At about 2 in the morning, we heard a commotion from the people to the left of our site.  Dad got out of the tent and scanned the area with the flashlight, and saw several raccoons trying to get into the other camper's truck.  He had one of those soft covers on it.  We didn't give it much thought because two of the raccoons had come to sniff around the tent Chris and I were sharing with the dogs (the kids were with mum and dad in the big tent next door) The dogs had spilled a handful of kibble on the ground and the raccoons were cleaning it up.  Lucky was barking like crazy at the sound of animals outside the tent...Dixie and Kenobi didn't stop snoring.

Half an hour later, the park warden pulled up to our neighbours and asked if they'd called in a bear.  The guy said he had, and I lay there listening to them talk for about ten minutes while the second ranger did a walk around to see if the bear was still there. had seen raccoons on the truck...I can't imagine them being there if a bear was there too, but the next morning, I talked to our neighbour and he said the rangers had said it was definitely a bear.

Who was right?  Well, the other camper hadn't seen a bear, and for an animal that had been ripping and tearing at the soft cover of a pick up for half an hour, it didn't do much damage (bears will rip one to shreds pretty quickly) Also, it didn't eat much, just some bread and a few nibbles of dog kibble.  Did the ranger tell the guy it was a bear to scare him into storing his food in the cab of the truck? (please note, a soft cover on your truck isn't considered bear proof, so don't count on it to deter a scavenging animal, even smaller ones...)  Or is my dad's eyesight really bad and he mistook 3 raccoons for one small bear? I know it was racoons outside our site.  Chris and I saw watched them eating for a while. I guess we'll never know. Either way, the guy and his two daughters will have a story to tell their friends about their trip to Algonquin.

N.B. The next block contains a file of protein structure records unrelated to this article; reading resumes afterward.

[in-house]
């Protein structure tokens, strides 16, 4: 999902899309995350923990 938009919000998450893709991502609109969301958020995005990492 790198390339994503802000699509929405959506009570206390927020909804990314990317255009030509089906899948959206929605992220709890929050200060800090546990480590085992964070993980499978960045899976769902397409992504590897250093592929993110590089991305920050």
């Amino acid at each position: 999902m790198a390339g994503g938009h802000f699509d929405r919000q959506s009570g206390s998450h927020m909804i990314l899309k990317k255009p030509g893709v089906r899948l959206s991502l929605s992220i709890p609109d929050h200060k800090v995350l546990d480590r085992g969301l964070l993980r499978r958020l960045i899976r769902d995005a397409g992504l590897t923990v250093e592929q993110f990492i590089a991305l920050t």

Early morning at Mew Lake

The next morning, it was chilly and there was a bit of fog on the lake when I got up at around 6:30.  Since nobody else was up, I took Kenobi for a little walk, then sat on the picnic table and watched a few early risers paddle their canoes around the lake through the fog.  This is something I've always wanted to do, but whenever I get out there, the fog seems to disappear.